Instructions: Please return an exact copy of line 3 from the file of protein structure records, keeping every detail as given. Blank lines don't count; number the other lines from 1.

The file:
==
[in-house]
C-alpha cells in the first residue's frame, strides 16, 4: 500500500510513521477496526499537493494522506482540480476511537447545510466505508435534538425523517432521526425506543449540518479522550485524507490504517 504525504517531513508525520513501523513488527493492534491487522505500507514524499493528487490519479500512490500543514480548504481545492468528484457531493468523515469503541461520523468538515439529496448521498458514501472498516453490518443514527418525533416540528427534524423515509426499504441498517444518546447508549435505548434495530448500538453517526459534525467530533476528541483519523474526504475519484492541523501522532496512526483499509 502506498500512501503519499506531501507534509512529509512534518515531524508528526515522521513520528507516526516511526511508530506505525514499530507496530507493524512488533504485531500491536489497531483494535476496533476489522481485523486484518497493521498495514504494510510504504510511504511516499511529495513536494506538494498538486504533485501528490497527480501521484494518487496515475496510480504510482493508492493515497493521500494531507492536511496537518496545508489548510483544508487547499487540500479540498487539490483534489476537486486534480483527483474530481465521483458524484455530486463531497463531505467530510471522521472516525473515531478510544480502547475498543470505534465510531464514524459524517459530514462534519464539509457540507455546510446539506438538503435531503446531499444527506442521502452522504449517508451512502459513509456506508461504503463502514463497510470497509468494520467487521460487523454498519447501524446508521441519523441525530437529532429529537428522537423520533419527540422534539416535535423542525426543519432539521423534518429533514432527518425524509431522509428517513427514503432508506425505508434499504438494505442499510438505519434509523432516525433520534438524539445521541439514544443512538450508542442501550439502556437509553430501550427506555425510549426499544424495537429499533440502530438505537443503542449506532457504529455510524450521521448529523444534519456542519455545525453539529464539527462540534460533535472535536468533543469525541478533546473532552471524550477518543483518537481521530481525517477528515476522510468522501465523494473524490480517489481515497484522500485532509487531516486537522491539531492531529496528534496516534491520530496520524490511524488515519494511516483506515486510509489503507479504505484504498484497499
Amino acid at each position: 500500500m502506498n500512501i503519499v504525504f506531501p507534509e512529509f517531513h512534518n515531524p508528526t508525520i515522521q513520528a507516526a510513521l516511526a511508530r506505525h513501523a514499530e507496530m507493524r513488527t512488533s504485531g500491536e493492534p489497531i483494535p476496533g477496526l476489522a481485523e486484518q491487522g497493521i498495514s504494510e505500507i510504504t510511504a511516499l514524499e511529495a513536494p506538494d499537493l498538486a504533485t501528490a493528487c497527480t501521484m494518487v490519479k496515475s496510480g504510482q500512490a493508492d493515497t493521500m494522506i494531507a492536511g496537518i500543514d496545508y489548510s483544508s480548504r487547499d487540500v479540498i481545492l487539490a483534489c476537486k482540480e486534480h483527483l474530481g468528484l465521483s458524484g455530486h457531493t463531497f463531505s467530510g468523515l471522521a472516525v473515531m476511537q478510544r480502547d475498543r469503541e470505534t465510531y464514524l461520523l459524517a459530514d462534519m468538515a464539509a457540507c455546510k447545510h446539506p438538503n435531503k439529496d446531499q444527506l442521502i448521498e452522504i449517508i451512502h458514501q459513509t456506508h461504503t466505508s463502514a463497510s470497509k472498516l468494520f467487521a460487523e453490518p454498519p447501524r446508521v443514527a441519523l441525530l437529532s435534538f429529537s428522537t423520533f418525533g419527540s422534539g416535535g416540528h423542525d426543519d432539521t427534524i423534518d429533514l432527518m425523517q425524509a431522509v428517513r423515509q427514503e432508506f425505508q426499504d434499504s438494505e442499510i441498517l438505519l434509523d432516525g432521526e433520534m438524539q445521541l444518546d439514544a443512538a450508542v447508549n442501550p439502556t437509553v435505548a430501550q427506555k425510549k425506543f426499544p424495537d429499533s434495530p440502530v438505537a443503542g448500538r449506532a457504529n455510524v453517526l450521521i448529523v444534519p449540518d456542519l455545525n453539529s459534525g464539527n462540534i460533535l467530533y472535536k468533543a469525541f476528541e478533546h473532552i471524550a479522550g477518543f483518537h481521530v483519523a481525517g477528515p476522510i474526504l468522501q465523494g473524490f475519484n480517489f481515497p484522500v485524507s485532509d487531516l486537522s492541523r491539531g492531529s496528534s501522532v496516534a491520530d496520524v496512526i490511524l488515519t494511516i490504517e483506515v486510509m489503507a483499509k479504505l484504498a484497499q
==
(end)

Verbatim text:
Amino acid at each position: 500500500m502506498n500512501i503519499v504525504f506531501p507534509e512529509f517531513h512534518n515531524p508528526t508525520i515522521q513520528a507516526a510513521l516511526a511508530r506505525h513501523a514499530e507496530m507493524r513488527t512488533s504485531g500491536e493492534p489497531i483494535p476496533g477496526l476489522a481485523e486484518q491487522g497493521i498495514s504494510e505500507i510504504t510511504a511516499l514524499e511529495a513536494p506538494d499537493l498538486a504533485t501528490a493528487c497527480t501521484m494518487v490519479k496515475s496510480g504510482q500512490a493508492d493515497t493521500m494522506i494531507a492536511g496537518i500543514d496545508y489548510s483544508s480548504r487547499d487540500v479540498i481545492l487539490a483534489c476537486k482540480e486534480h483527483l474530481g468528484l465521483s458524484g455530486h457531493t463531497f463531505s467530510g468523515l471522521a472516525v473515531m476511537q478510544r480502547d475498543r469503541e470505534t465510531y464514524l461520523l459524517a459530514d462534519m468538515a464539509a457540507c455546510k447545510h446539506p438538503n435531503k439529496d446531499q444527506l442521502i448521498e452522504i449517508i451512502h458514501q459513509t456506508h461504503t466505508s463502514a463497510s470497509k472498516l468494520f467487521a460487523e453490518p454498519p447501524r446508521v443514527a441519523l441525530l437529532s435534538f429529537s428522537t423520533f418525533g419527540s422534539g416535535g416540528h423542525d426543519d432539521t427534524i423534518d429533514l432527518m425523517q425524509a431522509v428517513r423515509q427514503e432508506f425505508q426499504d434499504s438494505e442499510i441498517l438505519l434509523d432516525g432521526e433520534m438524539q445521541l444518546d439514544a443512538a450508542v447508549n442501550p439502556t437509553v435505548a430501550q427506555k425510549k425506543f426499544p424495537d429499533s434495530p440502530v438505537a443503542g448500538r449506532a457504529n455510524v453517526l450521521i448529523v444534519p449540518d456542519l455545525n453539529s459534525g464539527n462540534i460533535l467530533y472535536k468533543a469525541f476528541e478533546h473532552i471524550a479522550g477518543f483518537h481521530v483519523a481525517g477528515p476522510i474526504l468522501q465523494g473524490f475519484n480517489f481515497p484522500v485524507s485532509d487531516l486537522s492541523r491539531g492531529s496528534s501522532v496516534a491520530d496520524v496512526i490511524l488515519t494511516i490504517e483506515v486510509m489503507a483499509k479504505l484504498a484497499q